George W. Lund started his medical career by making house calls. He eventually made his mark as one of Minnesota’s first board-certified pediatric cardiologists and one of the founders of Park Nicollet Clinic.
At 6-foot-5, Lund towered over the small patients he treated during a career spanning more than 30 years. He was admired for his clinical wisdom, attentive listening and the care and compassion he exhibited.
“Kids were able to live as normal adults because of his technical skills,” said colleague Dr. David Abelson. “Patients and families revered him, because they sensed his calm and reassuring presence.”
Lund, of Edina, died April 24 at Friendship Village in Bloomington, where he had been living in recent years. He was 93.
From an early age, Lund knew he wanted to be a doctor, said his son, Colby Lund, of Edina. George’s father was a doctor in Cumberland, Wis., and he often accompanied him on house calls, holding a kerosene lantern so his father could see.
“He had a powerful experience about truly caring for people,” his son said. “That caring drew him to the profession, and he wanted to be like his dad.”
After graduating from Cumberland High School, Lund studied pre-medicine at Macalester College in St. Paul and finished medical school at the University of Minnesota in 1946.
He spent two years as a physician with the U.S. Army, then returned to Minnesota. In 1951, he joined 10 other doctors who used their World War II veterans benefits to form the St. Louis Park Medical Center, in a time when group practice was uncommon.
“He had the foresight to buck the trend, and that was remarkable,” Abelson said.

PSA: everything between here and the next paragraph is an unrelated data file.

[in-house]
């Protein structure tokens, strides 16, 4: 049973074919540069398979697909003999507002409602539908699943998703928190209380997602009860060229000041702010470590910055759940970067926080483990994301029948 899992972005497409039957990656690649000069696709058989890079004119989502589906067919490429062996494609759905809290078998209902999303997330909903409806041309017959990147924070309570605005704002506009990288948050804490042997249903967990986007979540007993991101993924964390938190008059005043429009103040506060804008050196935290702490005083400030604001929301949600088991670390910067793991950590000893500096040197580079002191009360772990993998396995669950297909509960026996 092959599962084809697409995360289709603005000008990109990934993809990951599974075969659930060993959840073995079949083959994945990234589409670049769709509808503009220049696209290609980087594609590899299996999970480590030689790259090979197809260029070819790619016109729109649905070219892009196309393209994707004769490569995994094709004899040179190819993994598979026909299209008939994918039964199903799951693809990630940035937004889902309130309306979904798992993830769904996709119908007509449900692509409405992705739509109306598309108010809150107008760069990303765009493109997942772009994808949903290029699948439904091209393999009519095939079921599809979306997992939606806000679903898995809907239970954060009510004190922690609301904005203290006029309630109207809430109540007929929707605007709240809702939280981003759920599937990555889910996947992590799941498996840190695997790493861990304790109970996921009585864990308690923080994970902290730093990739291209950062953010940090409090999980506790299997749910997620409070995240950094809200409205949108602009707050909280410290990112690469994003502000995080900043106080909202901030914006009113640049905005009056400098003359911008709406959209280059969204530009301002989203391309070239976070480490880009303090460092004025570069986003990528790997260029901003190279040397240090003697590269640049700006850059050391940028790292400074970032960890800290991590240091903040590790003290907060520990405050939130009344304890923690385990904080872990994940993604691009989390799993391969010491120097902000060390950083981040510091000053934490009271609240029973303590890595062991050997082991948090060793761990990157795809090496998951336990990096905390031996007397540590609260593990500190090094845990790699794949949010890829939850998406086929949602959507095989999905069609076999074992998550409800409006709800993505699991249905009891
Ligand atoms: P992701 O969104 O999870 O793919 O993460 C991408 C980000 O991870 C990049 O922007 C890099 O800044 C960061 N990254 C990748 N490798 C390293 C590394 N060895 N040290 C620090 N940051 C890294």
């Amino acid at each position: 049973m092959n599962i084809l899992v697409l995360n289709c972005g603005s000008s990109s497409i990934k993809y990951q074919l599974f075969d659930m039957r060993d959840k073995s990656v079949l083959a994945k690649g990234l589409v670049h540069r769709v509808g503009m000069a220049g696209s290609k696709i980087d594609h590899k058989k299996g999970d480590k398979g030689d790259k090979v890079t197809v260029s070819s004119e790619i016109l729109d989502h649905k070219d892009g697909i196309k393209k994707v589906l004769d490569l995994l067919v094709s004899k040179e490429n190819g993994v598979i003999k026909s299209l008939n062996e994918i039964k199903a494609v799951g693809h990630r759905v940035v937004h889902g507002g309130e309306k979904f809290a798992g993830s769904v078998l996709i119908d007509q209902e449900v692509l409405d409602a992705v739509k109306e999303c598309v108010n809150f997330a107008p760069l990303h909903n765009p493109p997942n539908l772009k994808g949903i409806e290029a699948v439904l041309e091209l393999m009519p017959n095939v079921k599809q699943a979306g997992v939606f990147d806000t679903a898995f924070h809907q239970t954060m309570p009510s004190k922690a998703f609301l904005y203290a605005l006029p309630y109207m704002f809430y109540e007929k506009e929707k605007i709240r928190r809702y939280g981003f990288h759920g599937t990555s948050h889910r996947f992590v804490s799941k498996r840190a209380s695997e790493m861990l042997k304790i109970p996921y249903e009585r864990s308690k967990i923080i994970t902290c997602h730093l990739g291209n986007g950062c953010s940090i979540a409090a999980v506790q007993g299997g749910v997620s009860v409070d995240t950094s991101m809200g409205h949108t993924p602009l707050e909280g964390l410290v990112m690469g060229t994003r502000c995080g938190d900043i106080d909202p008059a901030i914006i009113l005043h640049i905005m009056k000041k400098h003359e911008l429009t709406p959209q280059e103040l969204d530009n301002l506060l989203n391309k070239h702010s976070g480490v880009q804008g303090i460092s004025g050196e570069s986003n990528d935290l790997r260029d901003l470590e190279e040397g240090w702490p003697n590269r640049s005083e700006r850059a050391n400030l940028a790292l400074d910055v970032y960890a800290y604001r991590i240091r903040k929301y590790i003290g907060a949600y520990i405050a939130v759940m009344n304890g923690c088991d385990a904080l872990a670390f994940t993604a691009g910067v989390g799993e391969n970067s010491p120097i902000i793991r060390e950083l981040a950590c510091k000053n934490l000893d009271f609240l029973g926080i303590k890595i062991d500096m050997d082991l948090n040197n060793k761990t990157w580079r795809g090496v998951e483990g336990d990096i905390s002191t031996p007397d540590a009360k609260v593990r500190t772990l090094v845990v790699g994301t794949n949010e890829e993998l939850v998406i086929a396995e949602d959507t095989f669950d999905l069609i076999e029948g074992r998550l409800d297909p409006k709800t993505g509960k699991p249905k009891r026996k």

In the clinic’s infancy, he provided care to residents from St. Louis Park, Edina and Hopkins in their homes. He was also committed to the clinic itself, using his height to wash its highest windows.
As the practice grew, he specialized in pediatric cardiology and was a pioneer in the field. He became board-certified and also practiced at Minneapolis Children’s Hospital during its formative years.
“He was dealing with newborns with congenital heart disease,” Colby Lund said. “Diagnosing a condition and doing surgical repair was a challenge for him, and something he really loved. Being able to save somebody was very satisfying.”
Tamara Anderson Fredrickson is among the many who were thankful to have had Lund as their doctor.
“I was a baby back in 1967 when he performed my first open-heart surgery at the age of 2. He saved my life,” she wrote on an online tribute page. “I’ll always remember the tall doctor who was so kind and gentle.”
The St. Louis Park Medical Center was a driving force behind the creation of Methodist Hospital in St. Louis Park and what eventually became Park Nicollet Clinic.
As a member of Park Nicollet’s original board, Lund mandated that clinicians dedicate one day a week to further developing their craft. He retired in 1984.
Outside of the clinic, he loved the outdoors and was a member of the Interlachen Country Club. He treasured family ski trips to Colorado and the Boundary Waters Canoe Area Wilderness, his son said.
Besides his son Colby, Lund is survived by another son, Todd, of Apple Valley, and three grandchildren. His wife, Jeanne, preceded him in death.
Services have been held.
Tim Harlow • 612-673-7768